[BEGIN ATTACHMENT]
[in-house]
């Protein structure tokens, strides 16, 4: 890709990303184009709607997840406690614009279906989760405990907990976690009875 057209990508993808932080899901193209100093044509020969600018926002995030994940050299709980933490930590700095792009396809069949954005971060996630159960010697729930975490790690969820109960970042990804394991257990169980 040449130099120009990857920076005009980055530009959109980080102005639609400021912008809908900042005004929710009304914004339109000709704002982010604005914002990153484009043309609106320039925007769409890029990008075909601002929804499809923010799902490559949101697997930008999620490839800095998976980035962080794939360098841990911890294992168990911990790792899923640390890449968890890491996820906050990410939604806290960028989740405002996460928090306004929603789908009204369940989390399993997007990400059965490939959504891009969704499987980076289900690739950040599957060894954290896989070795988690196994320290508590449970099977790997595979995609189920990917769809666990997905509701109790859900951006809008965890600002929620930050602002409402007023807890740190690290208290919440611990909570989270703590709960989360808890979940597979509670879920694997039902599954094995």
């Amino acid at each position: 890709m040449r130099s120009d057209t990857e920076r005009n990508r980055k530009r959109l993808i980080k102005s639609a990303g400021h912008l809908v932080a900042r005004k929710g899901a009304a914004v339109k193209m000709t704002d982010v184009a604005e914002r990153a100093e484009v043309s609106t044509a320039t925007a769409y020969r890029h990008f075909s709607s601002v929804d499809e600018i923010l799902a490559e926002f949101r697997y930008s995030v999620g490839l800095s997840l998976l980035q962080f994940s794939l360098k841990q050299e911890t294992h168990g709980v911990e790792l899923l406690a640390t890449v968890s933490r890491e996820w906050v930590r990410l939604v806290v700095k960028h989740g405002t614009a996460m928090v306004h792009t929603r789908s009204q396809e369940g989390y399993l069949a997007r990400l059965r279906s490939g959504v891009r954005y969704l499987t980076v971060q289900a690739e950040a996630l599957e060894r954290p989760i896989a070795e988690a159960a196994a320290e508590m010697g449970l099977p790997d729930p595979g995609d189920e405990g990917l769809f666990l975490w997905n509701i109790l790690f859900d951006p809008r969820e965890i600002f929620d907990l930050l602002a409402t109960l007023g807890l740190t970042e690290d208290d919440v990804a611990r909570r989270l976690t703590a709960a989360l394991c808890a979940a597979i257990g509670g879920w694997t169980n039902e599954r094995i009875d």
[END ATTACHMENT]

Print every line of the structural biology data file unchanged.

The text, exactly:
[in-house]
């Protein structure tokens, strides 16, 4: 890709990303184009709607997840406690614009279906989760405990907990976690009875 057209990508993808932080899901193209100093044509020969600018926002995030994940050299709980933490930590700095792009396809069949954005971060996630159960010697729930975490790690969820109960970042990804394991257990169980 040449130099120009990857920076005009980055530009959109980080102005639609400021912008809908900042005004929710009304914004339109000709704002982010604005914002990153484009043309609106320039925007769409890029990008075909601002929804499809923010799902490559949101697997930008999620490839800095998976980035962080794939360098841990911890294992168990911990790792899923640390890449968890890491996820906050990410939604806290960028989740405002996460928090306004929603789908009204369940989390399993997007990400059965490939959504891009969704499987980076289900690739950040599957060894954290896989070795988690196994320290508590449970099977790997595979995609189920990917769809666990997905509701109790859900951006809008965890600002929620930050602002409402007023807890740190690290208290919440611990909570989270703590709960989360808890979940597979509670879920694997039902599954094995």
């Amino acid at each position: 890709m040449r130099s120009d057209t990857e920076r005009n990508r980055k530009r959109l993808i980080k102005s639609a990303g400021h912008l809908v932080a900042r005004k929710g899901a009304a914004v339109k193209m000709t704002d982010v184009a604005e914002r990153a100093e484009v043309s609106t044509a320039t925007a769409y020969r890029h990008f075909s709607s601002v929804d499809e600018i923010l799902a490559e926002f949101r697997y930008s995030v999620g490839l800095s997840l998976l980035q962080f994940s794939l360098k841990q050299e911890t294992h168990g709980v911990e790792l899923l406690a640390t890449v968890s933490r890491e996820w906050v930590r990410l939604v806290v700095k960028h989740g405002t614009a996460m928090v306004h792009t929603r789908s009204q396809e369940g989390y399993l069949a997007r990400l059965r279906s490939g959504v891009r954005y969704l499987t980076v971060q289900a690739e950040a996630l599957e060894r954290p989760i896989a070795e988690a159960a196994a320290e508590m010697g449970l099977p790997d729930p595979g995609d189920e405990g990917l769809f666990l975490w997905n509701i109790l790690f859900d951006p809008r969820e965890i600002f929620d907990l930050l602002a409402t109960l007023g807890l740190t970042e690290d208290d919440v990804a611990r909570r989270l976690t703590a709960a989360l394991c808890a979940a597979i257990g509670g879920w694997t169980n039902e599954r094995i009875d």